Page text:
Process. Unanticipated risks are sometimes discovered during the course of research. Information that may impact on the risk/benefit ratio should be promptly reported to, and reviewed by, the HRAC to ensure adequate protection of the welfare of the subjects. Based upon such information, the HRAC may need to reconsider its approval of the study, require modifications to the study or, revise the continuing review timetable.
HRACs are also responsible for
ensuring that reports of unanticipated problems involving risks to human
subjects or others are reported to the FDA [21 CFR 56.108(b)(1)]. Usually, this
reporting is accomplished through the normal reporting channel, i.e., the
investigator to the sponsor to FDA.
Review Must Occur Not Less Than Once Per Year. The HRAC Committees must conduct continuing review of protocols at intervals appropriate to the degree of risk, but not less than once per year.
less than once per year" means that the research must be reviewed within one
year of the date of the HRAC meeting at which the research was approved (with
or without specific revisions) even though the research activity may not begin
until after the HRAC Committee has given approval. This means the research must be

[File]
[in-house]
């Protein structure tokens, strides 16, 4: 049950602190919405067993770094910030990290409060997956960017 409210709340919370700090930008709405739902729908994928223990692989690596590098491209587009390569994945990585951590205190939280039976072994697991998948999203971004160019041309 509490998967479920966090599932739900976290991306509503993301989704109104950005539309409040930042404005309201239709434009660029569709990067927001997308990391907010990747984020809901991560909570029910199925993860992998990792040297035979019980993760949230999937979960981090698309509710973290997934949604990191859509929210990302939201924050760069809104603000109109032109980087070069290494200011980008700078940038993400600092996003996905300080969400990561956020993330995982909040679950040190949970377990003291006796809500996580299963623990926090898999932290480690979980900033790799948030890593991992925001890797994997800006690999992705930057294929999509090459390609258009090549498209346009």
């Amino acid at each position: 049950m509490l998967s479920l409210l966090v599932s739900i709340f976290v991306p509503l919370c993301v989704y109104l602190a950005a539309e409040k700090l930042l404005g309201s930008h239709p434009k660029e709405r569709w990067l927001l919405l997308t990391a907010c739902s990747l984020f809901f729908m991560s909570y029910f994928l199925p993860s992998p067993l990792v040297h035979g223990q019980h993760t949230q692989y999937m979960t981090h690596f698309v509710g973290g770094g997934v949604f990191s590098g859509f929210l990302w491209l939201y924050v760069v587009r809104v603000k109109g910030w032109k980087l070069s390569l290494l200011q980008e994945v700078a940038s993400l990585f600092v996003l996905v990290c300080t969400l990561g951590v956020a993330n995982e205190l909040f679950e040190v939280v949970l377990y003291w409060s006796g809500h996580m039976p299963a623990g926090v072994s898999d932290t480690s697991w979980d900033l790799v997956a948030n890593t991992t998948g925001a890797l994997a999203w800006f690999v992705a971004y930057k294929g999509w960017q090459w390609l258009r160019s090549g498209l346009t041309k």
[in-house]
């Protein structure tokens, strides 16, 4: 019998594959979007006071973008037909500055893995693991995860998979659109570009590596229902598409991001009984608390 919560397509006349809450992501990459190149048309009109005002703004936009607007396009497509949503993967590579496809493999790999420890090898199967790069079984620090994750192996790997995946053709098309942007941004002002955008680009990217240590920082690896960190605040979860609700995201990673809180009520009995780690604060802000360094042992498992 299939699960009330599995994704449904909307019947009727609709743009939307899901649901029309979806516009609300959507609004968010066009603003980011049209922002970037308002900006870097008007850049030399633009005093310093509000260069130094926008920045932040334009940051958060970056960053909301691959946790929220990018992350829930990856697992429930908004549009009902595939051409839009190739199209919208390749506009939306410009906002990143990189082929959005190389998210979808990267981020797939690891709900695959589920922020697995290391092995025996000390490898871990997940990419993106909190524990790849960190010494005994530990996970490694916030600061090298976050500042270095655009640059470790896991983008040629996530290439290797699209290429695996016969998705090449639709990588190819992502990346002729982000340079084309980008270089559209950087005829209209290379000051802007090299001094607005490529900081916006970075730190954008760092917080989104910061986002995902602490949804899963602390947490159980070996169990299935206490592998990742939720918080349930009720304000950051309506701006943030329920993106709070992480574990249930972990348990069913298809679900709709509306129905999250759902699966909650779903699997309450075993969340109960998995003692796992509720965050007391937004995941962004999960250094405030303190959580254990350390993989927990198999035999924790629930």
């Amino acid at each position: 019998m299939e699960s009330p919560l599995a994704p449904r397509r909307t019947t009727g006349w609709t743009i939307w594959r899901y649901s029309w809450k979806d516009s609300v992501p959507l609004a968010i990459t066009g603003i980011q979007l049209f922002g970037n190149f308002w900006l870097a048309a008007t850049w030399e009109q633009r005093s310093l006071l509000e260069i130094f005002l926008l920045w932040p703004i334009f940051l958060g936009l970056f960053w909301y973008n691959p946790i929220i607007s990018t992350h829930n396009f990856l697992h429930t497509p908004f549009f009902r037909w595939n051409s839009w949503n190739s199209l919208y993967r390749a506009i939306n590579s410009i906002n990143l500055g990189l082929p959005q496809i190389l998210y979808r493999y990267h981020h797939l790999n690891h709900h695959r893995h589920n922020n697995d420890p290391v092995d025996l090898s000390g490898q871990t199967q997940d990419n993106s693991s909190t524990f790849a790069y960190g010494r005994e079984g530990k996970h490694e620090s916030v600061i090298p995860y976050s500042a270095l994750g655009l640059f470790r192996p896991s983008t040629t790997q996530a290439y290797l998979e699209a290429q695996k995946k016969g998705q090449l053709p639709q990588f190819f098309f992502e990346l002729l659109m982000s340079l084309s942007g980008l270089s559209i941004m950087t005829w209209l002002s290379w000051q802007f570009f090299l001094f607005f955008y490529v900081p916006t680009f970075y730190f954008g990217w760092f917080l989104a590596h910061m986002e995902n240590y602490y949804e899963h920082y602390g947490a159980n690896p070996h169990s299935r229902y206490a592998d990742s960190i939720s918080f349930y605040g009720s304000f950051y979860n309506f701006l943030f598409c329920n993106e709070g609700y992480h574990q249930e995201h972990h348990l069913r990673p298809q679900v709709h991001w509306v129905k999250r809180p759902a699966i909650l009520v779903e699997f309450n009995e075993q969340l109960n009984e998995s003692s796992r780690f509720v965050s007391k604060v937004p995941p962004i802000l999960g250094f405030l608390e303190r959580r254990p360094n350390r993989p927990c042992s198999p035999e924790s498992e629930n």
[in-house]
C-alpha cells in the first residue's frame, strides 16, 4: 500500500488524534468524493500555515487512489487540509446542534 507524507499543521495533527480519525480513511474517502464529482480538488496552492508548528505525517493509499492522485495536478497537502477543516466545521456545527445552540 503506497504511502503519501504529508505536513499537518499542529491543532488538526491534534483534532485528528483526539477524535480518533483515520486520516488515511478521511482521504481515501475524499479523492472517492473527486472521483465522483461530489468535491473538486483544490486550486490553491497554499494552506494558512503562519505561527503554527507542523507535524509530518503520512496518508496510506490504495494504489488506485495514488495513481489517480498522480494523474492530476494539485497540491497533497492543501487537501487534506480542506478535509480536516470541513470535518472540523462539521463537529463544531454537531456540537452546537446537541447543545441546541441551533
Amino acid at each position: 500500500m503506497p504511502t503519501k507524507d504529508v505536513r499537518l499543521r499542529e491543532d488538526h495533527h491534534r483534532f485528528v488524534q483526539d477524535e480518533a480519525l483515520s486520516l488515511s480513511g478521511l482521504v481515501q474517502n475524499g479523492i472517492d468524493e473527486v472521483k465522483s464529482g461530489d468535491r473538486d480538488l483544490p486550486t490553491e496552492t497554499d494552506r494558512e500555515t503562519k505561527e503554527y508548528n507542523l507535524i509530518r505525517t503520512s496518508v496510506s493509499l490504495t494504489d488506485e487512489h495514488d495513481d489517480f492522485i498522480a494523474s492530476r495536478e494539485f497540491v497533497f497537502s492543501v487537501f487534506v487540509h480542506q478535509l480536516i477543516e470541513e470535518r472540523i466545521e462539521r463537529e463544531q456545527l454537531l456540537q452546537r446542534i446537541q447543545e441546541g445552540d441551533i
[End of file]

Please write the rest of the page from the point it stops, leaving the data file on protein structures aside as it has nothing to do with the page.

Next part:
reviewed, at a minimum, on or before the one year anniversary date of the HRAC
review, not within one year of the receipt of the Final Action Letter from the
to be considered by the HRAC in determining the appropriate interval for review
may include, but are not limited to:
of vulnerable populations;
involvement of recombinant DNA or other types of gene transfer protocols;
use of waiver of informed consent procedures, e.g. surrogate consent;
for which subjects would be exposed to additional risks, e.g. breach of
confidentiality, continual non compliance with federal regulations, Phase 1
studies, disproportionate number or severity of SAEs;
Previous suspension of the researcher due to compliance, record-keeping
or other concerns
h. Recommendations from other institutional committees
No Grace Period. There is no grace period extending the conduct of the research beyond the expiration date of HRAC approval. Extensions beyond the expiration date will not be granted.
HRAC does not re-approve the research by the specified expiration date, subject
accrual must be suspended pending re-approval of the research by the HRAC.
Enrollment of new subjects
cannot ordinarily occur after the expiration of HRAC approval.
Continuation of research
interventions or interactions in already enrolled subjects should only
continue when the HRAC Committee finds that it is in the best interests of
individual subjects to do so.
HRAC Committee must address on a case-by-case basis those rare instances where
failure to enroll new subjects would seriously jeopardize the safety or
well-being of an individual prospective subject.
If the HRAC has not reviewed and approved a research study on or before
the study's current expiration date, HRAC approval will expire and all research
activities, including enrollment, should stop. Written notification of the HRAC
action will be provided to the investigator, appropriate institutional
officials, the FDA and funding agency, when applicable.